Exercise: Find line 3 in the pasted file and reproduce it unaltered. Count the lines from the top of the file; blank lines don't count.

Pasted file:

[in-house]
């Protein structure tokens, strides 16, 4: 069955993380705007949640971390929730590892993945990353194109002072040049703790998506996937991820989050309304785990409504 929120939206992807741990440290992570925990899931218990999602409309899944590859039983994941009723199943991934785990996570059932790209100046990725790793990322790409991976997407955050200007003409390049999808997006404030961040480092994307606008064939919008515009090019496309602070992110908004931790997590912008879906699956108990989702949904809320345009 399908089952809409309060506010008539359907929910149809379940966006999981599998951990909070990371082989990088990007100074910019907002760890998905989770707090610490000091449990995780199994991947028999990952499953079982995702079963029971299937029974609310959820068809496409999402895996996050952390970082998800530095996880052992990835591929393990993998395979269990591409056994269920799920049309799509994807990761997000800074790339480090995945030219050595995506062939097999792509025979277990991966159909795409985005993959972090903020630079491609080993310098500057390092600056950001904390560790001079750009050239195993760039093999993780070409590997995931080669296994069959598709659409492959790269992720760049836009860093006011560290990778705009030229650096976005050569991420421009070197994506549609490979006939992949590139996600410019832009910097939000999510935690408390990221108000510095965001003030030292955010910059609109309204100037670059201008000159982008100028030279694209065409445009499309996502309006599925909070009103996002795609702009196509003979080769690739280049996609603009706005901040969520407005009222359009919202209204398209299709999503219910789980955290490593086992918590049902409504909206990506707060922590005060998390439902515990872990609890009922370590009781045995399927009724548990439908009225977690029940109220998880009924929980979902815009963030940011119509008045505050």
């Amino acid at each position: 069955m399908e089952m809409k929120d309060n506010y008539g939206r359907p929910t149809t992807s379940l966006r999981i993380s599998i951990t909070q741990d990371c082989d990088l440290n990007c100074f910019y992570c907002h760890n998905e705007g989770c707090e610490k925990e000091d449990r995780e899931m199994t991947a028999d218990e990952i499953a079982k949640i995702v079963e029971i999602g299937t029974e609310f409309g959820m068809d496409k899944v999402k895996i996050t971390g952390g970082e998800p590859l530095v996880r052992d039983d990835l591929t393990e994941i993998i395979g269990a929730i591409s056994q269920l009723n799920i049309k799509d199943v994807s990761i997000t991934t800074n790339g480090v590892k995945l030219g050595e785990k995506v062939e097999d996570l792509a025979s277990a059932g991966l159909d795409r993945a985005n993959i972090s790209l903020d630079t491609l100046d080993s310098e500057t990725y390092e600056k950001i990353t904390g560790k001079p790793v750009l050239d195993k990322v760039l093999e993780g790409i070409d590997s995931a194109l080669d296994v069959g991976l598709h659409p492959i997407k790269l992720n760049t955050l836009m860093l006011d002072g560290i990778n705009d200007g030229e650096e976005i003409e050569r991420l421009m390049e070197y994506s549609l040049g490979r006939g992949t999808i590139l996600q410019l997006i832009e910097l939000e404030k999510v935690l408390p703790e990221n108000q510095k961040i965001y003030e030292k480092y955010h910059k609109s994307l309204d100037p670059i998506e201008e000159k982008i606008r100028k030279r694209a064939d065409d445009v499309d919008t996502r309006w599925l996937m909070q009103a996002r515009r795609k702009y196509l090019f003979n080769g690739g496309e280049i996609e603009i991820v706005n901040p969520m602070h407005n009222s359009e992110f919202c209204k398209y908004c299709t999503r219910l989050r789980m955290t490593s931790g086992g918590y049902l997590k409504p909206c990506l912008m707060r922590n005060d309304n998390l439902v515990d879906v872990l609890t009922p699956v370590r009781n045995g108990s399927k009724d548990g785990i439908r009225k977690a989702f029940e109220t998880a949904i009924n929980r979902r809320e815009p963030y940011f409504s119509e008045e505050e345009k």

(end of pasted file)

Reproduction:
């Amino acid at each position: 069955m399908e089952m809409k929120d309060n506010y008539g939206r359907p929910t149809t992807s379940l966006r999981i993380s599998i951990t909070q741990d990371c082989d990088l440290n990007c100074f910019y992570c907002h760890n998905e705007g989770c707090e610490k925990e000091d449990r995780e899931m199994t991947a028999d218990e990952i499953a079982k949640i995702v079963e029971i999602g299937t029974e609310f409309g959820m068809d496409k899944v999402k895996i996050t971390g952390g970082e998800p590859l530095v996880r052992d039983d990835l591929t393990e994941i993998i395979g269990a929730i591409s056994q269920l009723n799920i049309k799509d199943v994807s990761i997000t991934t800074n790339g480090v590892k995945l030219g050595e785990k995506v062939e097999d996570l792509a025979s277990a059932g991966l159909d795409r993945a985005n993959i972090s790209l903020d630079t491609l100046d080993s310098e500057t990725y390092e600056k950001i990353t904390g560790k001079p790793v750009l050239d195993k990322v760039l093999e993780g790409i070409d590997s995931a194109l080669d296994v069959g991976l598709h659409p492959i997407k790269l992720n760049t955050l836009m860093l006011d002072g560290i990778n705009d200007g030229e650096e976005i003409e050569r991420l421009m390049e070197y994506s549609l040049g490979r006939g992949t999808i590139l996600q410019l997006i832009e910097l939000e404030k999510v935690l408390p703790e990221n108000q510095k961040i965001y003030e030292k480092y955010h910059k609109s994307l309204d100037p670059i998506e201008e000159k982008i606008r100028k030279r694209a064939d065409d445009v499309d919008t996502r309006w599925l996937m909070q009103a996002r515009r795609k702009y196509l090019f003979n080769g690739g496309e280049i996609e603009i991820v706005n901040p969520m602070h407005n009222s359009e992110f919202c209204k398209y908004c299709t999503r219910l989050r789980m955290t490593s931790g086992g918590y049902l997590k409504p909206c990506l912008m707060r922590n005060d309304n998390l439902v515990d879906v872990l609890t009922p699956v370590r009781n045995g108990s399927k009724d548990g785990i439908r009225k977690a989702f029940e109220t998880a949904i009924n929980r979902r809320e815009p963030y940011f409504s119509e008045e505050e345009k």